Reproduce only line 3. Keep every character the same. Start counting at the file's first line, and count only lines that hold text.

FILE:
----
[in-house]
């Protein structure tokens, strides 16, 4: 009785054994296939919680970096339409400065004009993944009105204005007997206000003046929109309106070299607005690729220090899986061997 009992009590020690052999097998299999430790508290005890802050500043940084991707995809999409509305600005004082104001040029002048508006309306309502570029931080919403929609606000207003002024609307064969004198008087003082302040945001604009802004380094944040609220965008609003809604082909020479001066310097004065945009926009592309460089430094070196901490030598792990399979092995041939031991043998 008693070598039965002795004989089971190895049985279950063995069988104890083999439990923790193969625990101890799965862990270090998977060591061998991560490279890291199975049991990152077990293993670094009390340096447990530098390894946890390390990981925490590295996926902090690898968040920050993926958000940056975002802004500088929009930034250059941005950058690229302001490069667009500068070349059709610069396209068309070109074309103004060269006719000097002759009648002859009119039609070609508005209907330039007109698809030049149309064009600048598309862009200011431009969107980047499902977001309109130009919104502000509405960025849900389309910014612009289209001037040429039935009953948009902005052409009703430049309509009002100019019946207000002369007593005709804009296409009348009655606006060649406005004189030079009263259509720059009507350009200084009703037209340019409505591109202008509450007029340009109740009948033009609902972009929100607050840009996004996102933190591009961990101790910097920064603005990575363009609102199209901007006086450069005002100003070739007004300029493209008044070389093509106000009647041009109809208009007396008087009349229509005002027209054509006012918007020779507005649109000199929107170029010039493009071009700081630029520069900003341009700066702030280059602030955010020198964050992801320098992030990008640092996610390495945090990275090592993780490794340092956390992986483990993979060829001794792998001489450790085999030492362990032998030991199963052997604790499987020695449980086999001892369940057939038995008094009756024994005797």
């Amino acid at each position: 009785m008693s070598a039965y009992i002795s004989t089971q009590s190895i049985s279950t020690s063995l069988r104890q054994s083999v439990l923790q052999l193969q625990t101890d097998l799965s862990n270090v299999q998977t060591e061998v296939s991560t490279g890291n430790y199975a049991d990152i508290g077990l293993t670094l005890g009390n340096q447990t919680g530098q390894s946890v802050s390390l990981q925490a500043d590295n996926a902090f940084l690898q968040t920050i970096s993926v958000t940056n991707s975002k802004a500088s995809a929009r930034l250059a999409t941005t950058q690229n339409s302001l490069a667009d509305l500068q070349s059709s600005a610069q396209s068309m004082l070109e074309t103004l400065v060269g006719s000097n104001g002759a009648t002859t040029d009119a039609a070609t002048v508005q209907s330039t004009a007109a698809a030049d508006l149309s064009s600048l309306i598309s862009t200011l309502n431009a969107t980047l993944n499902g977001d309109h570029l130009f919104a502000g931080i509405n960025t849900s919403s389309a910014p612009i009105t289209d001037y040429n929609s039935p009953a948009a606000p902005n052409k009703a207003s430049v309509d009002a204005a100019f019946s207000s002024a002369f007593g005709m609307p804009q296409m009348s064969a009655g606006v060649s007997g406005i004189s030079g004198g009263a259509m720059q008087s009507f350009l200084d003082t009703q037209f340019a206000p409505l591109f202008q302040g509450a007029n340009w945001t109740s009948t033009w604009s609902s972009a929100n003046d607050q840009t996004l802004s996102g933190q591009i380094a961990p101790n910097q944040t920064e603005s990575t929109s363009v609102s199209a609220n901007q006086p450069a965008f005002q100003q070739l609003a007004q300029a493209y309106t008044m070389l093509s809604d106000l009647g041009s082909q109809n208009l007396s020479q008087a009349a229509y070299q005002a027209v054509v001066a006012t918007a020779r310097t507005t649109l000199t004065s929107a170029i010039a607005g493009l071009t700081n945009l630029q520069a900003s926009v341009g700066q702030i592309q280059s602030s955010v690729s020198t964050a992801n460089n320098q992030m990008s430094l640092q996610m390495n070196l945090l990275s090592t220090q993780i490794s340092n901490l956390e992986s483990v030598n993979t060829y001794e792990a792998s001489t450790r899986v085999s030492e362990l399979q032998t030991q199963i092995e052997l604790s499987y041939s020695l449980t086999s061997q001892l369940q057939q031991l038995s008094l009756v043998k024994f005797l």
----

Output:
């Amino acid at each position: 009785m008693s070598a039965y009992i002795s004989t089971q009590s190895i049985s279950t020690s063995l069988r104890q054994s083999v439990l923790q052999l193969q625990t101890d097998l799965s862990n270090v299999q998977t060591e061998v296939s991560t490279g890291n430790y199975a049991d990152i508290g077990l293993t670094l005890g009390n340096q447990t919680g530098q390894s946890v802050s390390l990981q925490a500043d590295n996926a902090f940084l690898q968040t920050i970096s993926v958000t940056n991707s975002k802004a500088s995809a929009r930034l250059a999409t941005t950058q690229n339409s302001l490069a667009d509305l500068q070349s059709s600005a610069q396209s068309m004082l070109e074309t103004l400065v060269g006719s000097n104001g002759a009648t002859t040029d009119a039609a070609t002048v508005q209907s330039t004009a007109a698809a030049d508006l149309s064009s600048l309306i598309s862009t200011l309502n431009a969107t980047l993944n499902g977001d309109h570029l130009f919104a502000g931080i509405n960025t849900s919403s389309a910014p612009i009105t289209d001037y040429n929609s039935p009953a948009a606000p902005n052409k009703a207003s430049v309509d009002a204005a100019f019946s207000s002024a002369f007593g005709m609307p804009q296409m009348s064969a009655g606006v060649s007997g406005i004189s030079g004198g009263a259509m720059q008087s009507f350009l200084d003082t009703q037209f340019a206000p409505l591109f202008q302040g509450a007029n340009w945001t109740s009948t033009w604009s609902s972009a929100n003046d607050q840009t996004l802004s996102g933190q591009i380094a961990p101790n910097q944040t920064e603005s990575t929109s363009v609102s199209a609220n901007q006086p450069a965008f005002q100003q070739l609003a007004q300029a493209y309106t008044m070389l093509s809604d106000l009647g041009s082909q109809n208009l007396s020479q008087a009349a229509y070299q005002a027209v054509v001066a006012t918007a020779r310097t507005t649109l000199t004065s929107a170029i010039a607005g493009l071009t700081n945009l630029q520069a900003s926009v341009g700066q702030i592309q280059s602030s955010v690729s020198t964050a992801n460089n320098q992030m990008s430094l640092q996610m390495n070196l945090l990275s090592t220090q993780i490794s340092n901490l956390e992986s483990v030598n993979t060829y001794e792990a792998s001489t450790r899986v085999s030492e362990l399979q032998t030991q199963i092995e052997l604790s499987y041939s020695l449980t086999s061997q001892l369940q057939q031991l038995s008094l009756v043998k024994f005797l």